Hacks and breaches of IT systems in companies of various sizes have been increasing in prevalence over the last few years. With so much negative press, so many people being affected, and lives being destroyed, you’d think that more effort would be put into making sure hacks like these don’t happen. It turns out there’s pretty good reason why it doesn’t seem much is being done about them, but that doesn’t mean things shouldn’t change. With the cost of preventing a breach being higher than the cost of the breach itself, there’s currently little reason from a company’s standpoint to make any changes to their cybersecurity.
While not the worst, Twitter is not the most innocent, either.
Big brother is watching you. This scary motto of George Orwell’s novel still disturbs the minds of our contemporaries, although it’s been almost 70 years since the book was published. And there’s a good reason behind the strong emotions caused by the story as nowadays it’s as close as ever to the reality and your favorite social media has made a huge contribution to that.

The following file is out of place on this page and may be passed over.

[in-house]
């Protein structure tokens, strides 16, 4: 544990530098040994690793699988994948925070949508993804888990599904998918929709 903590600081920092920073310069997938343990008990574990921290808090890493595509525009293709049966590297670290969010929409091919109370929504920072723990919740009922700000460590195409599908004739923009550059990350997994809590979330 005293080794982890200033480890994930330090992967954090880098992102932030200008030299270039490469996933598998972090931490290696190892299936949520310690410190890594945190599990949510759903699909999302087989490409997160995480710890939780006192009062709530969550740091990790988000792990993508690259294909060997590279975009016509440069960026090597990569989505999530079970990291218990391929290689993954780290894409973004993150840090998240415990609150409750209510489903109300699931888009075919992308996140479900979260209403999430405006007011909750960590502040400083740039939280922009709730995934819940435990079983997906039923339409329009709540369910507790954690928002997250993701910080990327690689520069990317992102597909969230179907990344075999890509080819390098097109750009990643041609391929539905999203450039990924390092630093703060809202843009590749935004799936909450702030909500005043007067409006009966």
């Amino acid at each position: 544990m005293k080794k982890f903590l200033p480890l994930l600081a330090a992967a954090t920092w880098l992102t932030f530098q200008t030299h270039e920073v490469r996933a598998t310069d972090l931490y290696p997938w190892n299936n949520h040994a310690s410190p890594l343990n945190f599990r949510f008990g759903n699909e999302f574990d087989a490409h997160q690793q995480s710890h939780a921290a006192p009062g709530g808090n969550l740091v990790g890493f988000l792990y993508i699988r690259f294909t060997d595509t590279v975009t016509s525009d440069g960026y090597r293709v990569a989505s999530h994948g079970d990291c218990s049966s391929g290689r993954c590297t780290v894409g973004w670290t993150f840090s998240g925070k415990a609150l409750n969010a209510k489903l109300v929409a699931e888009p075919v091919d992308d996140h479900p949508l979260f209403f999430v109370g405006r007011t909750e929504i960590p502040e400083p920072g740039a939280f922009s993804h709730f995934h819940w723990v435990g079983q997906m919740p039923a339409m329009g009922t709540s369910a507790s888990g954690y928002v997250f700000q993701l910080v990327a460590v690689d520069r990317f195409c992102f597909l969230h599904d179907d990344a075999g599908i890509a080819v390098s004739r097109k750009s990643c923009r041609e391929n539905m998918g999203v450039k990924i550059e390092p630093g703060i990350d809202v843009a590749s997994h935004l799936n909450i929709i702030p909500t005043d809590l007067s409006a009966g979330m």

Facebook knows everything about you
Unlike Orwell’s vision, the reality proved to be much simpler. There are no cameras installed in every corner to spy on you. In the era of total globalization and tons of convenient services available on the web, we provide these services with our private information ourselves.
Hacks seem to be showing up in the news right and left. A hack is an intentional attack on a system to get access to private information that the attackers are not supposed to have access to. They can be carried out by a single person or a group of people. Some hacks require skill, and some not so much. The best route of action for cyber-attackers, though, is looking for weaknesses in systems so they can be exploited—a weakness resulting from human negligence. It’s information that is left unsecured enabling third parties to see it if they wanted to. What kind of data a hacker wants and what he or she wants to do with it will generally define who their lucky victim is going to be.
The European General Data Protection Regulation (GDPR) came into effect from 25 May 2018. This regulation brings with it a new set of challenges for blockchain companies. Think of it this way - GDPR is like an iceberg floating in the sea.